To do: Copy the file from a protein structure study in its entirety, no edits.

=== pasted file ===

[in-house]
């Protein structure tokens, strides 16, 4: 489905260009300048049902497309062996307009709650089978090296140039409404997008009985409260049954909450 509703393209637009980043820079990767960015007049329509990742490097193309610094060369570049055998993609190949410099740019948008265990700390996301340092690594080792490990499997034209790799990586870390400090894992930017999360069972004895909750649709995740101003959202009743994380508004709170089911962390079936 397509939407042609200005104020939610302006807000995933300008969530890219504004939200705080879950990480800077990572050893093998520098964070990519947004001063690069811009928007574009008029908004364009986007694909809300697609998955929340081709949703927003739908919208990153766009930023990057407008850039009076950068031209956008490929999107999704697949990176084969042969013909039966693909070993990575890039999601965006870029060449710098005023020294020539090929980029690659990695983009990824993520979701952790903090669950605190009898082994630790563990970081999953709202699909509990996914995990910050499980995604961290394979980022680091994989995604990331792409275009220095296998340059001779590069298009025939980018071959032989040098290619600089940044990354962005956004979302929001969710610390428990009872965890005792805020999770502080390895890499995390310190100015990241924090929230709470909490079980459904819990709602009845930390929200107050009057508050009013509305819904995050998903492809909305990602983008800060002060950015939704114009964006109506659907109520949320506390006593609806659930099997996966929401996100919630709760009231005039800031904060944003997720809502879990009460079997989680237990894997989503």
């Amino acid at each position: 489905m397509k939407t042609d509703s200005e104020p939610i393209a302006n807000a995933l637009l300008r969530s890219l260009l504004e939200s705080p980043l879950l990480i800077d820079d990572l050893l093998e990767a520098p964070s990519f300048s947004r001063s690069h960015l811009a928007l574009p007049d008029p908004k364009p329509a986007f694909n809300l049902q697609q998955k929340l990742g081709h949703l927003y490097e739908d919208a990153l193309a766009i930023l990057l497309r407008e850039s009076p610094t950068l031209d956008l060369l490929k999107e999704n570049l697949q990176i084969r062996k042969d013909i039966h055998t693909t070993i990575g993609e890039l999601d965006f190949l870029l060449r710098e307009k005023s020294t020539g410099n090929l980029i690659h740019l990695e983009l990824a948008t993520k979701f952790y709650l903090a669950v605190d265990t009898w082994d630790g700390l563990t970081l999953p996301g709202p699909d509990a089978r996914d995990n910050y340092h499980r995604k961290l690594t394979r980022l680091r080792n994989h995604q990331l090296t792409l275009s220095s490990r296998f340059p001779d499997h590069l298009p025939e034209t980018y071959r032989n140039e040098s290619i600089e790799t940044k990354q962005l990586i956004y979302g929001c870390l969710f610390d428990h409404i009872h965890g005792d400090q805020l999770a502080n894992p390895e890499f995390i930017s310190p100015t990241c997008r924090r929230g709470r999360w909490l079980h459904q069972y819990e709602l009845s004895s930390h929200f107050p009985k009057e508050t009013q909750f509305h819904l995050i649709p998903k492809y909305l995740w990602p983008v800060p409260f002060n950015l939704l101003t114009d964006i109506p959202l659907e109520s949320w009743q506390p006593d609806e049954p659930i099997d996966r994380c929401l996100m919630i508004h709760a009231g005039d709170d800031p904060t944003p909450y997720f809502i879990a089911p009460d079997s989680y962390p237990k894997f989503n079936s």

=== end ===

[in-house]
């Protein structure tokens, strides 16, 4: 489905260009300048049902497309062996307009709650089978090296140039409404997008009985409260049954909450 509703393209637009980043820079990767960015007049329509990742490097193309610094060369570049055998993609190949410099740019948008265990700390996301340092690594080792490990499997034209790799990586870390400090894992930017999360069972004895909750649709995740101003959202009743994380508004709170089911962390079936 397509939407042609200005104020939610302006807000995933300008969530890219504004939200705080879950990480800077990572050893093998520098964070990519947004001063690069811009928007574009008029908004364009986007694909809300697609998955929340081709949703927003739908919208990153766009930023990057407008850039009076950068031209956008490929999107999704697949990176084969042969013909039966693909070993990575890039999601965006870029060449710098005023020294020539090929980029690659990695983009990824993520979701952790903090669950605190009898082994630790563990970081999953709202699909509990996914995990910050499980995604961290394979980022680091994989995604990331792409275009220095296998340059001779590069298009025939980018071959032989040098290619600089940044990354962005956004979302929001969710610390428990009872965890005792805020999770502080390895890499995390310190100015990241924090929230709470909490079980459904819990709602009845930390929200107050009057508050009013509305819904995050998903492809909305990602983008800060002060950015939704114009964006109506659907109520949320506390006593609806659930099997996966929401996100919630709760009231005039800031904060944003997720809502879990009460079997989680237990894997989503």
């Amino acid at each position: 489905m397509k939407t042609d509703s200005e104020p939610i393209a302006n807000a995933l637009l300008r969530s890219l260009l504004e939200s705080p980043l879950l990480i800077d820079d990572l050893l093998e990767a520098p964070s990519f300048s947004r001063s690069h960015l811009a928007l574009p007049d008029p908004k364009p329509a986007f694909n809300l049902q697609q998955k929340l990742g081709h949703l927003y490097e739908d919208a990153l193309a766009i930023l990057l497309r407008e850039s009076p610094t950068l031209d956008l060369l490929k999107e999704n570049l697949q990176i084969r062996k042969d013909i039966h055998t693909t070993i990575g993609e890039l999601d965006f190949l870029l060449r710098e307009k005023s020294t020539g410099n090929l980029i690659h740019l990695e983009l990824a948008t993520k979701f952790y709650l903090a669950v605190d265990t009898w082994d630790g700390l563990t970081l999953p996301g709202p699909d509990a089978r996914d995990n910050y340092h499980r995604k961290l690594t394979r980022l680091r080792n994989h995604q990331l090296t792409l275009s220095s490990r296998f340059p001779d499997h590069l298009p025939e034209t980018y071959r032989n140039e040098s290619i600089e790799t940044k990354q962005l990586i956004y979302g929001c870390l969710f610390d428990h409404i009872h965890g005792d400090q805020l999770a502080n894992p390895e890499f995390i930017s310190p100015t990241c997008r924090r929230g709470r999360w909490l079980h459904q069972y819990e709602l009845s004895s930390h929200f107050p009985k009057e508050t009013q909750f509305h819904l995050i649709p998903k492809y909305l995740w990602p983008v800060p409260f002060n950015l939704l101003t114009d964006i109506p959202l659907e109520s949320w009743q506390p006593d609806e049954p659930i099997d996966r994380c929401l996100m919630i508004h709760a009231g005039d709170d800031p904060t944003p909450y997720f809502i879990a089911p009460d079997s989680y962390p237990k894997f989503n079936s």